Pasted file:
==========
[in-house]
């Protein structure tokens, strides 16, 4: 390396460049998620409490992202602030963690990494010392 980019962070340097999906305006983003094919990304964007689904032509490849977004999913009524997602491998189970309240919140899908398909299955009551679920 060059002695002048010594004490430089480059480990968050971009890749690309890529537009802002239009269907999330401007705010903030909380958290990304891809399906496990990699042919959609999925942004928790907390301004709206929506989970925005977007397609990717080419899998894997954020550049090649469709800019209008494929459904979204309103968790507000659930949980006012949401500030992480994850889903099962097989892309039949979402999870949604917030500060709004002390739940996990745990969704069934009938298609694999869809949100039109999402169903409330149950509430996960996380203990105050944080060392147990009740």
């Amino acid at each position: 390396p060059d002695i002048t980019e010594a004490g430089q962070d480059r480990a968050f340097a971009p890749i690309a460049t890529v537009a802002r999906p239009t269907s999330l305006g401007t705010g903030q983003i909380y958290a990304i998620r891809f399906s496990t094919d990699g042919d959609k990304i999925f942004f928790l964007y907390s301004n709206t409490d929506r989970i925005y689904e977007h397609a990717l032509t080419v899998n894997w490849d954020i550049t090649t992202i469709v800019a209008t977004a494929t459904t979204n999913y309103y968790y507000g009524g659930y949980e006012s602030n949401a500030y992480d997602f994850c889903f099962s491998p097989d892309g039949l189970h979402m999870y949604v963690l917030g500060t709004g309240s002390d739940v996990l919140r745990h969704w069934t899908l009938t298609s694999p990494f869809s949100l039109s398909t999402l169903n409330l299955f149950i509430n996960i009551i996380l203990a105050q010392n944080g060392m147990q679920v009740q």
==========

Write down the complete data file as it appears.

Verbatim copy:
[in-house]
């Protein structure tokens, strides 16, 4: 390396460049998620409490992202602030963690990494010392 980019962070340097999906305006983003094919990304964007689904032509490849977004999913009524997602491998189970309240919140899908398909299955009551679920 060059002695002048010594004490430089480059480990968050971009890749690309890529537009802002239009269907999330401007705010903030909380958290990304891809399906496990990699042919959609999925942004928790907390301004709206929506989970925005977007397609990717080419899998894997954020550049090649469709800019209008494929459904979204309103968790507000659930949980006012949401500030992480994850889903099962097989892309039949979402999870949604917030500060709004002390739940996990745990969704069934009938298609694999869809949100039109999402169903409330149950509430996960996380203990105050944080060392147990009740």
């Amino acid at each position: 390396p060059d002695i002048t980019e010594a004490g430089q962070d480059r480990a968050f340097a971009p890749i690309a460049t890529v537009a802002r999906p239009t269907s999330l305006g401007t705010g903030q983003i909380y958290a990304i998620r891809f399906s496990t094919d990699g042919d959609k990304i999925f942004f928790l964007y907390s301004n709206t409490d929506r989970i925005y689904e977007h397609a990717l032509t080419v899998n894997w490849d954020i550049t090649t992202i469709v800019a209008t977004a494929t459904t979204n999913y309103y968790y507000g009524g659930y949980e006012s602030n949401a500030y992480d997602f994850c889903f099962s491998p097989d892309g039949l189970h979402m999870y949604v963690l917030g500060t709004g309240s002390d739940v996990l919140r745990h969704w069934t899908l009938t298609s694999p990494f869809s949100l039109s398909t999402l169903n409330l299955f149950i509430n996960i009551i996380l203990a105050q010392n944080g060392m147990q679920v009740q």